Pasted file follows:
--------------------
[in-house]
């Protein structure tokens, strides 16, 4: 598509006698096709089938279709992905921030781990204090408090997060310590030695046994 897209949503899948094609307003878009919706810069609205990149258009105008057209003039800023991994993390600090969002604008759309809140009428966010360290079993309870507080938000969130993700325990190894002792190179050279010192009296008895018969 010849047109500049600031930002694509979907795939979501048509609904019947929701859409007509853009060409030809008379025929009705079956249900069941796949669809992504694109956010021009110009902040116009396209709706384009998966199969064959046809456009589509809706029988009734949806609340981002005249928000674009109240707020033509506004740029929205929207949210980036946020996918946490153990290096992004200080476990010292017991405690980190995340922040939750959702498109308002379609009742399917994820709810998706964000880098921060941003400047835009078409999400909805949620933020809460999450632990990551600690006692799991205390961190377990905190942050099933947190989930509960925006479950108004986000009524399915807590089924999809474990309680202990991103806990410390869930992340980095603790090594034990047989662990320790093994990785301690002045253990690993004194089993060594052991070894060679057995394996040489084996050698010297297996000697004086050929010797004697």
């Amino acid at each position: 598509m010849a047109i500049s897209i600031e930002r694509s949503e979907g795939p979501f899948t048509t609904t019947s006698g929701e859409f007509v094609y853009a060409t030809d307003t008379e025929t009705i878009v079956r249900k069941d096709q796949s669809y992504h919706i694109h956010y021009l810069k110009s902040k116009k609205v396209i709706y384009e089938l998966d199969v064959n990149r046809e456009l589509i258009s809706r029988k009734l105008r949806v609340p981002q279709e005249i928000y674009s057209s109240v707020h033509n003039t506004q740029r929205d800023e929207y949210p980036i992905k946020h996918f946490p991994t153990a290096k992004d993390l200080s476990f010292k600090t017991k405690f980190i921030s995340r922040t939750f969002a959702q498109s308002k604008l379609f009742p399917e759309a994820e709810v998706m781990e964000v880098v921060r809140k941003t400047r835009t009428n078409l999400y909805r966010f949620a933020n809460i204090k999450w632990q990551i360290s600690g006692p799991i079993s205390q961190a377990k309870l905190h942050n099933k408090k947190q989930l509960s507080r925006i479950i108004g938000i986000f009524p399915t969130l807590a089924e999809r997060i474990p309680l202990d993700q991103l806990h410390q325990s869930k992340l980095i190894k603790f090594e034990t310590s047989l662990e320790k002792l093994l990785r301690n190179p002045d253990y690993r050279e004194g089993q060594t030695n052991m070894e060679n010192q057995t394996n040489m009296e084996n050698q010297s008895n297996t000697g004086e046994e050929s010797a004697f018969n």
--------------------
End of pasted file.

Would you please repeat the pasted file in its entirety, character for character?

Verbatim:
[in-house]
């Protein structure tokens, strides 16, 4: 598509006698096709089938279709992905921030781990204090408090997060310590030695046994 897209949503899948094609307003878009919706810069609205990149258009105008057209003039800023991994993390600090969002604008759309809140009428966010360290079993309870507080938000969130993700325990190894002792190179050279010192009296008895018969 010849047109500049600031930002694509979907795939979501048509609904019947929701859409007509853009060409030809008379025929009705079956249900069941796949669809992504694109956010021009110009902040116009396209709706384009998966199969064959046809456009589509809706029988009734949806609340981002005249928000674009109240707020033509506004740029929205929207949210980036946020996918946490153990290096992004200080476990010292017991405690980190995340922040939750959702498109308002379609009742399917994820709810998706964000880098921060941003400047835009078409999400909805949620933020809460999450632990990551600690006692799991205390961190377990905190942050099933947190989930509960925006479950108004986000009524399915807590089924999809474990309680202990991103806990410390869930992340980095603790090594034990047989662990320790093994990785301690002045253990690993004194089993060594052991070894060679057995394996040489084996050698010297297996000697004086050929010797004697």
């Amino acid at each position: 598509m010849a047109i500049s897209i600031e930002r694509s949503e979907g795939p979501f899948t048509t609904t019947s006698g929701e859409f007509v094609y853009a060409t030809d307003t008379e025929t009705i878009v079956r249900k069941d096709q796949s669809y992504h919706i694109h956010y021009l810069k110009s902040k116009k609205v396209i709706y384009e089938l998966d199969v064959n990149r046809e456009l589509i258009s809706r029988k009734l105008r949806v609340p981002q279709e005249i928000y674009s057209s109240v707020h033509n003039t506004q740029r929205d800023e929207y949210p980036i992905k946020h996918f946490p991994t153990a290096k992004d993390l200080s476990f010292k600090t017991k405690f980190i921030s995340r922040t939750f969002a959702q498109s308002k604008l379609f009742p399917e759309a994820e709810v998706m781990e964000v880098v921060r809140k941003t400047r835009t009428n078409l999400y909805r966010f949620a933020n809460i204090k999450w632990q990551i360290s600690g006692p799991i079993s205390q961190a377990k309870l905190h942050n099933k408090k947190q989930l509960s507080r925006i479950i108004g938000i986000f009524p399915t969130l807590a089924e999809r997060i474990p309680l202990d993700q991103l806990h410390q325990s869930k992340l980095i190894k603790f090594e034990t310590s047989l662990e320790k002792l093994l990785r301690n190179p002045d253990y690993r050279e004194g089993q060594t030695n052991m070894e060679n010192q057995t394996n040489m009296e084996n050698q010297s008895n297996t000697g004086e046994e050929s010797a004697f018969n």